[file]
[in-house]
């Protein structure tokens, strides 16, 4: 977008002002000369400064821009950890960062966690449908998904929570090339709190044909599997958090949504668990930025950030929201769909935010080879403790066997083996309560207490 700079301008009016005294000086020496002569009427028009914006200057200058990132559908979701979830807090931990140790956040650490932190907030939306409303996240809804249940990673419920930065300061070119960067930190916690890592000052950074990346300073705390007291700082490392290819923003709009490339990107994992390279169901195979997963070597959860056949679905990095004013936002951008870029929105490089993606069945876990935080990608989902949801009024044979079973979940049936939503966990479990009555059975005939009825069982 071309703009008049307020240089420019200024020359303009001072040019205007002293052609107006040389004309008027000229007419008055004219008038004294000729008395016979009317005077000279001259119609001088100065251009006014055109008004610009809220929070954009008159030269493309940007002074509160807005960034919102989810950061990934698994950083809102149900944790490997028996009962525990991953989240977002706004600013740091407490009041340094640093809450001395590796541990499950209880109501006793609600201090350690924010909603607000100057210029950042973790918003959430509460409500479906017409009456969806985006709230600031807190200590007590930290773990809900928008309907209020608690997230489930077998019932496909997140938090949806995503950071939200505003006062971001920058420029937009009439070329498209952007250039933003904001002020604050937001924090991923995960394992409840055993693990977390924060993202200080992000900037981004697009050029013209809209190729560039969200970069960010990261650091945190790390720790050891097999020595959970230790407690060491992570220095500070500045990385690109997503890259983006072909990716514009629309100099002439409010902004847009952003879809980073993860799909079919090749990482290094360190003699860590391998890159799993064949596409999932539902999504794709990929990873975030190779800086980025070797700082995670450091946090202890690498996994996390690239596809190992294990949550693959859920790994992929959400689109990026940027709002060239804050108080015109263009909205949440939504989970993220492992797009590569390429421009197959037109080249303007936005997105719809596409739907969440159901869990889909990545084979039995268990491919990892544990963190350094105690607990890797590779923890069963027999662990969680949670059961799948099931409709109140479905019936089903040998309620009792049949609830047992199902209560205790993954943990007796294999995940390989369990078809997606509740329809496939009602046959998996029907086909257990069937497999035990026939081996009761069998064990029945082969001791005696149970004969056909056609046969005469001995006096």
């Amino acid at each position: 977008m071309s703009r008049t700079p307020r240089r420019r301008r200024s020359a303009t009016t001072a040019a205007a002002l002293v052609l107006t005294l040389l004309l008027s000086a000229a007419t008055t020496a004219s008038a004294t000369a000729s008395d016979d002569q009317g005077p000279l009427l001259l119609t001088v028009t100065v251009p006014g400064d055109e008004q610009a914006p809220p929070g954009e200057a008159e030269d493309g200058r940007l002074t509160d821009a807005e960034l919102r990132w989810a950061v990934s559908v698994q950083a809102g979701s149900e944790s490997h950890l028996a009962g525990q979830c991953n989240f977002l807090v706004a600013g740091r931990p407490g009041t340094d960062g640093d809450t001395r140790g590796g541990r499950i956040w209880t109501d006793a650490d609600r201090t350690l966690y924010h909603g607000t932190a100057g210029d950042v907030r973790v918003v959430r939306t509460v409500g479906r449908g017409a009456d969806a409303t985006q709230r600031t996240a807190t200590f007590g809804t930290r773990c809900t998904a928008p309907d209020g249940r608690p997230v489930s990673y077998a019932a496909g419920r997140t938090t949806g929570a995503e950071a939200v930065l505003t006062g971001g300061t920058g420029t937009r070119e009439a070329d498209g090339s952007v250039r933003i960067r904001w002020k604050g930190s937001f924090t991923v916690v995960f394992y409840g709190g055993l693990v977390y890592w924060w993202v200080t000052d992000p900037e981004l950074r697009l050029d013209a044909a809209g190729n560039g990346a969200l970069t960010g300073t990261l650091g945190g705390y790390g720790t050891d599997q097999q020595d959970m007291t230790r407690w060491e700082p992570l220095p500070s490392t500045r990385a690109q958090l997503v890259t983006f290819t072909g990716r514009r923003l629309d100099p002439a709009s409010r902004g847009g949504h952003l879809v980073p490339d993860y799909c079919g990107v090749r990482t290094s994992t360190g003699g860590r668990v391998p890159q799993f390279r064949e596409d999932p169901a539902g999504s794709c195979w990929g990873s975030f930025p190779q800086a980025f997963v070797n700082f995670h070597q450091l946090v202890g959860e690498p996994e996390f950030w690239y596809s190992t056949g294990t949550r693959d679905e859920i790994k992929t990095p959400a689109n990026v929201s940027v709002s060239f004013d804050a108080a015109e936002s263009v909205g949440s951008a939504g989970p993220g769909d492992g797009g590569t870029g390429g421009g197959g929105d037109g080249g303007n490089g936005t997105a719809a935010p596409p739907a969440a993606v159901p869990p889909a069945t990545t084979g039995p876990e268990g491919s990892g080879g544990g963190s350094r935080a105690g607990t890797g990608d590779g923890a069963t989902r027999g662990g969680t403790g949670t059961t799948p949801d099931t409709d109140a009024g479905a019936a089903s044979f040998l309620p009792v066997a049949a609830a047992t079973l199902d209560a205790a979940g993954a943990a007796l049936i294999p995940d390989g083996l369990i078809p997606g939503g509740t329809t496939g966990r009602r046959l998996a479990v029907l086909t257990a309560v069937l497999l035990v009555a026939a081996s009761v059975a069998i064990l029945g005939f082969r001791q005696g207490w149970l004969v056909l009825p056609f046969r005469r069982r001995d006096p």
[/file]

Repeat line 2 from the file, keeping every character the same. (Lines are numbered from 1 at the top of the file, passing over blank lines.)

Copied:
């Protein structure tokens, strides 16, 4: 977008002002000369400064821009950890960062966690449908998904929570090339709190044909599997958090949504668990930025950030929201769909935010080879403790066997083996309560207490 700079301008009016005294000086020496002569009427028009914006200057200058990132559908979701979830807090931990140790956040650490932190907030939306409303996240809804249940990673419920930065300061070119960067930190916690890592000052950074990346300073705390007291700082490392290819923003709009490339990107994992390279169901195979997963070597959860056949679905990095004013936002951008870029929105490089993606069945876990935080990608989902949801009024044979079973979940049936939503966990479990009555059975005939009825069982 071309703009008049307020240089420019200024020359303009001072040019205007002293052609107006040389004309008027000229007419008055004219008038004294000729008395016979009317005077000279001259119609001088100065251009006014055109008004610009809220929070954009008159030269493309940007002074509160807005960034919102989810950061990934698994950083809102149900944790490997028996009962525990991953989240977002706004600013740091407490009041340094640093809450001395590796541990499950209880109501006793609600201090350690924010909603607000100057210029950042973790918003959430509460409500479906017409009456969806985006709230600031807190200590007590930290773990809900928008309907209020608690997230489930077998019932496909997140938090949806995503950071939200505003006062971001920058420029937009009439070329498209952007250039933003904001002020604050937001924090991923995960394992409840055993693990977390924060993202200080992000900037981004697009050029013209809209190729560039969200970069960010990261650091945190790390720790050891097999020595959970230790407690060491992570220095500070500045990385690109997503890259983006072909990716514009629309100099002439409010902004847009952003879809980073993860799909079919090749990482290094360190003699860590391998890159799993064949596409999932539902999504794709990929990873975030190779800086980025070797700082995670450091946090202890690498996994996390690239596809190992294990949550693959859920790994992929959400689109990026940027709002060239804050108080015109263009909205949440939504989970993220492992797009590569390429421009197959037109080249303007936005997105719809596409739907969440159901869990889909990545084979039995268990491919990892544990963190350094105690607990890797590779923890069963027999662990969680949670059961799948099931409709109140479905019936089903040998309620009792049949609830047992199902209560205790993954943990007796294999995940390989369990078809997606509740329809496939009602046959998996029907086909257990069937497999035990026939081996009761069998064990029945082969001791005696149970004969056909056609046969005469001995006096």